Dependencies of parse-jobs
svenbrauch at googlemail.com
Wed Feb 15 23:39:14 UTC 2012
no, I absolutely can't get it to work with priorities and the document
queue. I don't think this issue can be solved by just setting
priorities and trying to schedule documents in the right way... with
multiple threads the ordering is never really guaranteed.
I also can't get it to immediately start a parseJob at a specified
point (what function do I need to call?)...
I'm wondering what the good way of dealing with this would be. What
about attaching a list of required top-contexts to each file and
change the parse-job creation logic to take that into account?
Shouldn't be much work to implement that.
Am 13. Februar 2012 16:06 schrieb Sven Brauch <svenbrauch at googlemail.com>:
> yes, I guess it's something like that too (race-condition or similar).
> However I thought I could reproduce this with only one parser-thread
> too... not sure.
> I'll try forcing the parse-job to run immediately after an include is
> encountered, thus delaying its parent; I wanted to avoid this, as I
> think it'll really increase memory consumption. But if that's the only
> way to make it work correctly, that'll have to do :)
> I'll report back to you as soon as I can see whether this works or not.
> Am 13. Februar 2012 10:54 schrieb David Nolden <zwabel at googlemail.com>:
>> 2012/2/12 Sven Brauch <svenbrauch at googlemail.com>:
>>> Hi there,
>>> PovAddict and I were tracking a bug (in the python plugin) a few days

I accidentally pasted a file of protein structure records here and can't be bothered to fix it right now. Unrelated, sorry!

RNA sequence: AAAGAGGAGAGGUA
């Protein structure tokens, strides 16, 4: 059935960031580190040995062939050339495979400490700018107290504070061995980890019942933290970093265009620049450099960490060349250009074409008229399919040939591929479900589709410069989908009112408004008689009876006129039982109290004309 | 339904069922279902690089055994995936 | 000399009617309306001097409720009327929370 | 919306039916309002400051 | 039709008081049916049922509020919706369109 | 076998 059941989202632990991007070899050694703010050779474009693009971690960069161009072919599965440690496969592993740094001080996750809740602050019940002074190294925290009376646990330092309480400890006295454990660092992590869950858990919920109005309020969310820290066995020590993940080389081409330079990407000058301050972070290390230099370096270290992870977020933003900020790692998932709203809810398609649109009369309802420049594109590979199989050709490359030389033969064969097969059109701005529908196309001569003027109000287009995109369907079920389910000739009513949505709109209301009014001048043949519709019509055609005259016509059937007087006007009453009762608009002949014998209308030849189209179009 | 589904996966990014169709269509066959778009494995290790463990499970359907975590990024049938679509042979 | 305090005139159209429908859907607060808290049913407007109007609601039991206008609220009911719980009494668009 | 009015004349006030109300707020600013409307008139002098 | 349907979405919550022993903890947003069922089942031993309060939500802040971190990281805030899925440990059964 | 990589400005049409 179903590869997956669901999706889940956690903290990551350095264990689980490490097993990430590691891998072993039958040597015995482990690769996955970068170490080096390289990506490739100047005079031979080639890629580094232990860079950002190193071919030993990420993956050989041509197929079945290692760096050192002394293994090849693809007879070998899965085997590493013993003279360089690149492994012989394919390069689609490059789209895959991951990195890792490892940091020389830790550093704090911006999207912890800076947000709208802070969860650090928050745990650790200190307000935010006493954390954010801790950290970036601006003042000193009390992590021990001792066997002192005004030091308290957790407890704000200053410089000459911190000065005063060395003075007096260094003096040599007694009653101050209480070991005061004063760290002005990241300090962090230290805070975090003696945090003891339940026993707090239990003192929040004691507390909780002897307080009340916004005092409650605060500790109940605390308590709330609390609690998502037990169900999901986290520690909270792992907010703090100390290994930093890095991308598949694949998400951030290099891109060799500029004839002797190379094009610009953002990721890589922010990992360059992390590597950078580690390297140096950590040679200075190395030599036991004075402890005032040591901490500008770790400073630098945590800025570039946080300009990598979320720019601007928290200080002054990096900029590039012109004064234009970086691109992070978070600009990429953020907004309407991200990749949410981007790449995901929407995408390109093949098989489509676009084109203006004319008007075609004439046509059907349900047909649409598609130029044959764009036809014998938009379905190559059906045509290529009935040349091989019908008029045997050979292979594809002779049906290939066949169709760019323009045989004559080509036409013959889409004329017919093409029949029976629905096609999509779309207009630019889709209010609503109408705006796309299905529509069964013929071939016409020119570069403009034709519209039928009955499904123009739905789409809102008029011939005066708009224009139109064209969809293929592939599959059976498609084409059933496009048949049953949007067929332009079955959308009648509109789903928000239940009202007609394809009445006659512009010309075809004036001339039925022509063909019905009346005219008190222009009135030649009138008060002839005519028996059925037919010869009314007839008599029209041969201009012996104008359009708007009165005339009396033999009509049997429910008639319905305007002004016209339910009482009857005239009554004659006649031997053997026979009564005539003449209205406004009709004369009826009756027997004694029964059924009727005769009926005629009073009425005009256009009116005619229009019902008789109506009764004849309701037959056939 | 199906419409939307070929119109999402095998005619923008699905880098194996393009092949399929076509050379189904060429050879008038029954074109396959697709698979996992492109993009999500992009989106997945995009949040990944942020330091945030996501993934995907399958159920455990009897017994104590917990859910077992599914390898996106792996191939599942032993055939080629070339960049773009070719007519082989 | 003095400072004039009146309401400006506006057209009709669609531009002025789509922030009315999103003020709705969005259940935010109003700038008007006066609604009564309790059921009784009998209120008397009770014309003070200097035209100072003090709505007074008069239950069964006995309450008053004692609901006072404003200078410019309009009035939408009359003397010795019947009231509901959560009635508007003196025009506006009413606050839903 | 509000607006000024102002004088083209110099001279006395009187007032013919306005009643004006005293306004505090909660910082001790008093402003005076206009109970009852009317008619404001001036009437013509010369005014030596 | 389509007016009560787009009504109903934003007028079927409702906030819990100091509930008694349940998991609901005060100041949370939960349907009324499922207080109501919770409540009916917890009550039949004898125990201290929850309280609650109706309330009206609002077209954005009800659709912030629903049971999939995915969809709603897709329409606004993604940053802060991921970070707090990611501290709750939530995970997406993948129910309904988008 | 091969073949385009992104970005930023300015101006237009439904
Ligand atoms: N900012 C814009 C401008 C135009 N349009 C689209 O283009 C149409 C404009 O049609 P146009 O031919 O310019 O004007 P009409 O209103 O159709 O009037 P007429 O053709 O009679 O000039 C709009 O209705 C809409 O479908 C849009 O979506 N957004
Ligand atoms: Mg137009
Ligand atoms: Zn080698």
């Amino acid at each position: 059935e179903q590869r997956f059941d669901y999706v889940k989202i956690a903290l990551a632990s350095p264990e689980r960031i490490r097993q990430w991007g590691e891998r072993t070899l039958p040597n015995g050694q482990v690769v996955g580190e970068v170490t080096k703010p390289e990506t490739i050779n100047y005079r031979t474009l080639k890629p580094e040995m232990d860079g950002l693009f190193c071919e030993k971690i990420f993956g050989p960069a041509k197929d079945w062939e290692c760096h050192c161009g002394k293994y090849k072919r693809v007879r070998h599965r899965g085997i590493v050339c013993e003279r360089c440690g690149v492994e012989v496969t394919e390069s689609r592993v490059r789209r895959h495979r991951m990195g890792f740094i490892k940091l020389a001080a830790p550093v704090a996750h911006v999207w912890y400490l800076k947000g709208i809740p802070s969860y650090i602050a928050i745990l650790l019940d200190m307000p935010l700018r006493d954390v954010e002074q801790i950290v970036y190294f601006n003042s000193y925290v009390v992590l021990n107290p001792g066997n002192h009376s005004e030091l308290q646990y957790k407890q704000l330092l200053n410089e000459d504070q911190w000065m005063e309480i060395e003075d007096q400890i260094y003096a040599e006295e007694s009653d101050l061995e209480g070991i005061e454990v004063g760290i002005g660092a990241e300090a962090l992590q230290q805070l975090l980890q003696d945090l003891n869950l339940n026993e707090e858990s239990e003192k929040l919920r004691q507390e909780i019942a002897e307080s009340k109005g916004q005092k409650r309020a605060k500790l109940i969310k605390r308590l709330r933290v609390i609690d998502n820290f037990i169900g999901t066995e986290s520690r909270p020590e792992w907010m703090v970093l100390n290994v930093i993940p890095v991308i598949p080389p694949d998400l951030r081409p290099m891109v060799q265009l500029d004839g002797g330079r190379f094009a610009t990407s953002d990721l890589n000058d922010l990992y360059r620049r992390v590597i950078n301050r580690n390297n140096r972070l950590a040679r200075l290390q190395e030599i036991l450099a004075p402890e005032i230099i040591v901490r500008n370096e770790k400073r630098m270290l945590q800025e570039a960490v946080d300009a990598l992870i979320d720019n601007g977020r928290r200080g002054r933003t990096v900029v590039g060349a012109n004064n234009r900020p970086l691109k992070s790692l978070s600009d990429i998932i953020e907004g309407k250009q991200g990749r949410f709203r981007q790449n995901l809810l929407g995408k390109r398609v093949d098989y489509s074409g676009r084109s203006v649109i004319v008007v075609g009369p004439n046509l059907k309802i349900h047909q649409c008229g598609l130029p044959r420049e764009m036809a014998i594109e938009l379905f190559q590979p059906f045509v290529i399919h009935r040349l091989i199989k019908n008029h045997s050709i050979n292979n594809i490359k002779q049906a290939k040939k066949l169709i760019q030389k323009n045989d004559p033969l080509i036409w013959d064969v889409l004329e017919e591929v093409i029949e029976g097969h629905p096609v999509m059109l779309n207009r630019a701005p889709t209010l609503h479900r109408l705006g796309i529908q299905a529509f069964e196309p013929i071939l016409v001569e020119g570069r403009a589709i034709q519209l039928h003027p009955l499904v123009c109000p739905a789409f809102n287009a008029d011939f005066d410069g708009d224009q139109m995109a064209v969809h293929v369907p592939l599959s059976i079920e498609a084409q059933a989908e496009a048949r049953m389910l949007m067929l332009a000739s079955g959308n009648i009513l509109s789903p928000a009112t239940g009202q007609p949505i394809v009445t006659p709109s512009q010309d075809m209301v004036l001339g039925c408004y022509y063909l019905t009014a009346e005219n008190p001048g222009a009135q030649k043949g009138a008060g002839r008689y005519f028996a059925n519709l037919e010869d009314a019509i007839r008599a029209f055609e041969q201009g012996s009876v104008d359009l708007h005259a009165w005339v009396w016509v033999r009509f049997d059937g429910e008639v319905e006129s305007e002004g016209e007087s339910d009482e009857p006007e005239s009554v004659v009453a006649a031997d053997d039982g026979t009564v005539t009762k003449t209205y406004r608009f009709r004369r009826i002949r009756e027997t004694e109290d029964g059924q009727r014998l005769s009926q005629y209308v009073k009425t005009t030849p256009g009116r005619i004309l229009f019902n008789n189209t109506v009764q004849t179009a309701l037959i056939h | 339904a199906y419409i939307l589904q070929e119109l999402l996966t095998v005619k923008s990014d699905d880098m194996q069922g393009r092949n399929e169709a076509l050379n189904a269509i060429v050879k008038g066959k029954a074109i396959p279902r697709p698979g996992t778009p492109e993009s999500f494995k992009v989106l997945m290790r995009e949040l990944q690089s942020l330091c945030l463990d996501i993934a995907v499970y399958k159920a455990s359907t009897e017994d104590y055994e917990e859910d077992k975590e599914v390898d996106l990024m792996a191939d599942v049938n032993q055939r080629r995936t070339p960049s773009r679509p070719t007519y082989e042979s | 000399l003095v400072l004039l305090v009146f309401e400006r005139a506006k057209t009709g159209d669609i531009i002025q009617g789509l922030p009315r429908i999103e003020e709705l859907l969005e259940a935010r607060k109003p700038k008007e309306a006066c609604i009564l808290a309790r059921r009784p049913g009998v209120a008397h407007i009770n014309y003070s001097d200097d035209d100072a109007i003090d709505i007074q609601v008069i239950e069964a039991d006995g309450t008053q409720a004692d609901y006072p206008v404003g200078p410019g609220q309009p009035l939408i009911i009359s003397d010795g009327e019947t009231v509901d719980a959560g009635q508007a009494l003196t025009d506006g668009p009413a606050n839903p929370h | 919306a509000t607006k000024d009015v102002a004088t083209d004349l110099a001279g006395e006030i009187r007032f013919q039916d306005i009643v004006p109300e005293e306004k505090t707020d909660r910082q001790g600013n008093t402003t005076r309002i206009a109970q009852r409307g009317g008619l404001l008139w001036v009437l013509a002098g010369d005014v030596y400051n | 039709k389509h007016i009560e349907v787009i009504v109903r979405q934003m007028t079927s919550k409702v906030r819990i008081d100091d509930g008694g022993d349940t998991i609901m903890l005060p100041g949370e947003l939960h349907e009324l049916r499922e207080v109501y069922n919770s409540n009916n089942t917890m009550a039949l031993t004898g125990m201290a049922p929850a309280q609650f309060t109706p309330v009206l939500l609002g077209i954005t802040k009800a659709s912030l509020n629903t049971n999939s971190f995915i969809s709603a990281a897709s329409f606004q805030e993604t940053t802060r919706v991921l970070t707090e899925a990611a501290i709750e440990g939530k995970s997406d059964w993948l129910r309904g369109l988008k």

>>> ago which turned out to be caused by the order in which documents are
>>> parsed to be wrong (as in, not like I wanted it to be, heh).
>>> Currently, I'm doing this: If document A is parsed and an "import"
>>> (same like #include in c++) is encountered, a parse job is created for
>>> the imported document using
>>> with a priority that has a lower value than the current parse job (and
>>> thus a higher priority (who invented this?)). Then the current
>> This one was my fault, I followed the linux priority logic, which
>> later showed to suck hard. :-)
>>> document is marked as "needs update", and after the parse job
>>> finished, it's registered for a re-parse again (that's done inside
>>> parsejob::run) with a lower priority than it had before (I'll use the
>>> word "priority" as everybody expects it to be used from now on):
>>> Now, that roughly works, but not quite; sometimes, the documents are
>>> not parsed exactly in the order their priorities suggests. I guess
>>> that is to be expected -- but what else is there except priorities
>>> that can be used to "sort" parse jobs?
>>> Here's the TL;DR version: What's the "good" way of forcing document A
>>> to be re-parsed as soon as there's a top-context for B available which
>>> satisfies the required $minimum_features? How does C++ do this? I
>>> looked into the code, but couldn't quite find anything related to that
>>> (it's a huge project...).
>>> Any help would be appreciated. :)
>> In C++, included documents may depend on other documents included
>> earlier, and thus they must be parsed right in-place.
>> You could do the same, by simply creating a new parse-job in-place and
>> starting it recursively. You just need to care about preventing
>> infinite recursion and multiple running parse-jobs für the same
>> document. The question is what would be the correct way to deal with
>> such recursion.
>> In a language where such recursion is allowed, the correct solution
>> would probably be a multi-pass parsing: When you encounter an include,
>> parse it in a "simplified" mode (just creating declarations for the
>> symbol-table, but without building uses and/or types etc.), and later
>> re-parse it in full mode after the "simplified" mode has been finished
>> for all includes.
>> Greetings, David
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